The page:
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Original Issue


Soccer is the most universally popular sport on the Melbourne agenda, but as an Olympic event it is sick and suffering from estranged love. The reason: professional teams. A year ago 37 countries filed entries for the Olympic soccer competition, and began dropping out almost immediately. There will be only 11 teams at Melbourne—not one team from soccer-mad South America where important matches draw crowds up to 200,000. The Latins are now in love with the superior play of professional teams, and in South America and Europe the big excitement now is not the Olympic test but the world championship, where the best amateurs and professionals meet and no questions asked. Uruguay won the Olympic soccer title in 1924 and 1928 and never sent another team. Italy and Sweden, winners in 1936 and 1948, will not be competing this year. Hungary, 1952 winner, is skipping Melbourne to build for the 1958 world championships. Yugoslavia, 1952 runner-up, is sending its second team (the first string will be busy playing professional sides in Britain).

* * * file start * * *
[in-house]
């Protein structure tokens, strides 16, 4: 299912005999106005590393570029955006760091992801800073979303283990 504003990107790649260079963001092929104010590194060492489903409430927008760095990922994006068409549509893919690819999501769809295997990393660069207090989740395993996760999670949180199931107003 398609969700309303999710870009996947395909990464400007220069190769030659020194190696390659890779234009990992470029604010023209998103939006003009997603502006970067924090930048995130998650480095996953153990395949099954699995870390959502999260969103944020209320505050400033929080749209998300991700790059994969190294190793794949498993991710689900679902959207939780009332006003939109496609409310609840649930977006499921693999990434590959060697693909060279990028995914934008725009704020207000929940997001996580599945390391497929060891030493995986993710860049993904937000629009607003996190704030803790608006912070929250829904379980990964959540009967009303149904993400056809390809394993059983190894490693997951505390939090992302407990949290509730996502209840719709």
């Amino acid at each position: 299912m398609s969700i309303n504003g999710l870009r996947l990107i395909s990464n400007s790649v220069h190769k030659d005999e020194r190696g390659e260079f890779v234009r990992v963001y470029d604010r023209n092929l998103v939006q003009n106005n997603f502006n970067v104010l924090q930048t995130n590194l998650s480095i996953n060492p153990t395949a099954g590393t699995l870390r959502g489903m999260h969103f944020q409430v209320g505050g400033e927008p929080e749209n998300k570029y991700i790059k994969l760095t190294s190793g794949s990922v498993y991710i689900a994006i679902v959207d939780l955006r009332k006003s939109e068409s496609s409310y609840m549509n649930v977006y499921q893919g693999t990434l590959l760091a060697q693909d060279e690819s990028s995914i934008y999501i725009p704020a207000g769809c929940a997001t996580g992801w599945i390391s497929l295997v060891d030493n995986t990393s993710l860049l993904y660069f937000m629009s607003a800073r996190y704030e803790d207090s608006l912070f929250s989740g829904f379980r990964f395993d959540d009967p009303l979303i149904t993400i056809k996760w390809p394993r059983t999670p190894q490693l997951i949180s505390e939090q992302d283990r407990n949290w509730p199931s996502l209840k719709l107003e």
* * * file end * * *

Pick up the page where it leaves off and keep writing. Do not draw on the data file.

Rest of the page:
Six teams—India, Thailand, Indonesia, Australia, Japan and the U.S.—appear infrequently on the world scene and rank almost as unknowns at Melbourne. European experts point out that the U.S., despite a consistent weakness of attacking haphazardly, has never been as bad as its record, losing most often to a strong contender in the first round. U.S. fortunes depend greatly on veterans such as Harry Keough, who played in the '48 and '52 Games, but hopes, all in all, are not much brighter this year. The U.S. opens against the Yugoslav second stringers, who are equally favored with Britain and Bulgaria for one spot in the finals. Russia should take its strong first-round rival, Germany, and go on to the finals. The Soviets are sending their best, drawing heavily for their players on the great Dynamo and Spartak teams of Moscow. For two years Russia's soccer men have proved better conditioned than any in Europe or South America, capable of going all-out for 90 minutes or attacking savagely for a half and then falling back in tight defense against exhausted opponents. The Russians once stressed a tight passing attack and on several occasions in the past they were caught and upset by a change in their opponent's defense. They now know how to shift for themselves, and, while the whole soccer competition at Melbourne verges on sham, the play of the Russians will be anything but that.